Find all School-related info fast with the new School-Specific MBA Forum

It is currently 19 Sep 2014, 11:48

Close

GMAT Club Daily Prep

Thank you for using the timer - this advanced tool can estimate your performance and suggest more practice questions. We have subscribed you to Daily Prep Questions via email.

Customized
for You

we will pick new questions that match your level based on your Timer History

Track
Your Progress

every week, we’ll send you an estimated GMAT score based on your performance

Practice
Pays

we will pick new questions that match your level based on your Timer History

Not interested in getting valuable practice questions and articles delivered to your email? No problem, unsubscribe here.

Events & Promotions

Events & Promotions in June
Open Detailed Calendar

Many English adjectives, when included in questions,

  Question banks Downloads My Bookmarks Reviews Important topics  
Author Message
TAGS:
1 KUDOS received
Manager
Manager
avatar
Joined: 10 Jan 2011
Posts: 244
Location: India
GMAT Date: 07-16-2012
GPA: 3.4
WE: Consulting (Consulting)
Followers: 0

Kudos [?]: 20 [1] , given: 25

Reviews Badge
Many English adjectives, when included in questions, [#permalink] New post 04 May 2013, 23:15
1
This post received
KUDOS
00:00
A
B
C
D
E

Difficulty:

  35% (medium)

Question Stats:

61% (02:27) correct 39% (01:12) wrong based on 123 sessions
Many English adjectives, when included in questions, indicate a bias although their opposites do not; for example, questions beginning with "how close," a construction implying that whatever is under discussion is nearby, but those beginning with "how far" do not necessarily carry the implication of long distance.

A although their opposites do not; for example, questions beginning with "how close," a construction implying that whatever is under discussion is nearby, but those beginning with "how far" do not necessarily carry the implication of long distance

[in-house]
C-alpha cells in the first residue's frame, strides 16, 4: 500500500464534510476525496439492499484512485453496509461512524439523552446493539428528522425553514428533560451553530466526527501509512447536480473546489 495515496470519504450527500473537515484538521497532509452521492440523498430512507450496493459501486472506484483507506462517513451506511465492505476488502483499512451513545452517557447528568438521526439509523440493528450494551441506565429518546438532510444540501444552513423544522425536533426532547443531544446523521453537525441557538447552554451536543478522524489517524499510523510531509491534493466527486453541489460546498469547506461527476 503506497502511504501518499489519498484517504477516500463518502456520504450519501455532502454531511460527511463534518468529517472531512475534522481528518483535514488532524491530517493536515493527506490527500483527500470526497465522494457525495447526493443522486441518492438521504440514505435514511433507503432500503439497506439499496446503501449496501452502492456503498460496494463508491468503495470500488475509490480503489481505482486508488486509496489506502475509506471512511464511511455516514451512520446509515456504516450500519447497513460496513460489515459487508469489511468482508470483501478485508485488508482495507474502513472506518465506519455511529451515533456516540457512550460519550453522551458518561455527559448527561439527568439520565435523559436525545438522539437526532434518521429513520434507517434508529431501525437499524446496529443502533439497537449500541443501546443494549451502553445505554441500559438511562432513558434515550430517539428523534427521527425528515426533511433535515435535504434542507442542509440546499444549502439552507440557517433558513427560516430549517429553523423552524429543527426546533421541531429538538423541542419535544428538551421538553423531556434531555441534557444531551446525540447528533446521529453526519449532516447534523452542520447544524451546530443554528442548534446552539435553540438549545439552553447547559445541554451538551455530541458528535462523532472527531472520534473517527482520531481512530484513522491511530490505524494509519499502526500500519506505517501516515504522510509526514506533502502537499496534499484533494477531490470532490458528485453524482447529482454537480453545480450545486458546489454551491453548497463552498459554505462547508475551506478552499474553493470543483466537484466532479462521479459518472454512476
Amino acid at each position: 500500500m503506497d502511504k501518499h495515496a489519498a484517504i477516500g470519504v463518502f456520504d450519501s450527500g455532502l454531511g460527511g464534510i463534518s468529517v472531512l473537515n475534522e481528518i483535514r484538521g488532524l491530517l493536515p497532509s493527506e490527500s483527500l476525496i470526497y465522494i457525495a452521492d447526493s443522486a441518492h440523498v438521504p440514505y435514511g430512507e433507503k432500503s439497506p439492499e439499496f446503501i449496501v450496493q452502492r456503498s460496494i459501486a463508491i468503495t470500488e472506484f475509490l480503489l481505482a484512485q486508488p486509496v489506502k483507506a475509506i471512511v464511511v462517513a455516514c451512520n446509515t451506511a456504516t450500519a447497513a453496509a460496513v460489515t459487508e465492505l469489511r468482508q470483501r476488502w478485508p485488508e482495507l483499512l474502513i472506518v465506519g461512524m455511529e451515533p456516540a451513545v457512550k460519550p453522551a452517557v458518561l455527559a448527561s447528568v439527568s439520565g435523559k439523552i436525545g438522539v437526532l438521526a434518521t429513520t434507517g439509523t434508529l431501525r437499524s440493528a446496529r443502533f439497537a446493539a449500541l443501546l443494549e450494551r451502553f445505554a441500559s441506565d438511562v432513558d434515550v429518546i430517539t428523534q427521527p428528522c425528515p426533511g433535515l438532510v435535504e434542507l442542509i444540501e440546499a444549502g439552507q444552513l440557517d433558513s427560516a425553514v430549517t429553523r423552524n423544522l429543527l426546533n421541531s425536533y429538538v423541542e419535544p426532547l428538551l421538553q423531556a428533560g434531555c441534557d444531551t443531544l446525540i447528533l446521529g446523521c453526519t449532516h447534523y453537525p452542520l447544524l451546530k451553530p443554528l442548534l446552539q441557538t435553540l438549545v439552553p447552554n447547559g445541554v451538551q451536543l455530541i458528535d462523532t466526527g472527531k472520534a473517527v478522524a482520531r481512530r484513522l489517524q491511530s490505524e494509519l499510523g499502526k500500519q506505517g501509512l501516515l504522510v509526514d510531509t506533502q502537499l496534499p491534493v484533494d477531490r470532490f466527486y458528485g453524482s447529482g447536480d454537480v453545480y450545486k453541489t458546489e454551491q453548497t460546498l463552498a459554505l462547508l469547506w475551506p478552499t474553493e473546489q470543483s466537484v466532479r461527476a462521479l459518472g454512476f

B unlike their opposites; for example, by beginning a question with "how close," speakers imply that whatever is under discussion is nearby, but they do not necessarily imply a long distance in beginning them with "how far."

C while their opposites do not; for instance, questions beginning with "how close" imply that whatever is being discussed is nearby, but those beginning with "how far" do not necessarily imply a long distance.

D that their opposites lack; in the case of speakers who begin questions with "how close," for instance, it is implied that whatever is under discussion is nearby, but for those who begin questions with "how far" there is no corresponding implication of long distance.

E that their opposites do not; for instance, when speakers begin questions with "how close," implying that whatever is being discussed is nearby, but when they begin questions with "how far" a long distance is not necessarily implied.
[Reveal] Spoiler: OA

_________________

-------Analyze why option A in SC wrong-------

Verbal Forum Moderator
Verbal Forum Moderator
User avatar
Joined: 15 Jun 2012
Posts: 1074
Location: United States
Followers: 121

Kudos [?]: 1285 [0], given: 120

Premium Member
Re: Many English adjectives, when included in questions [#permalink] New post 05 May 2013, 00:51
Many English adjectives, when included in questions, indicate a bias although their opposites do not; for example, questions beginning with "how close," a construction implying that whatever is under discussion is nearby, but those beginning with "how far" do not necessarily carry the implication of long distance.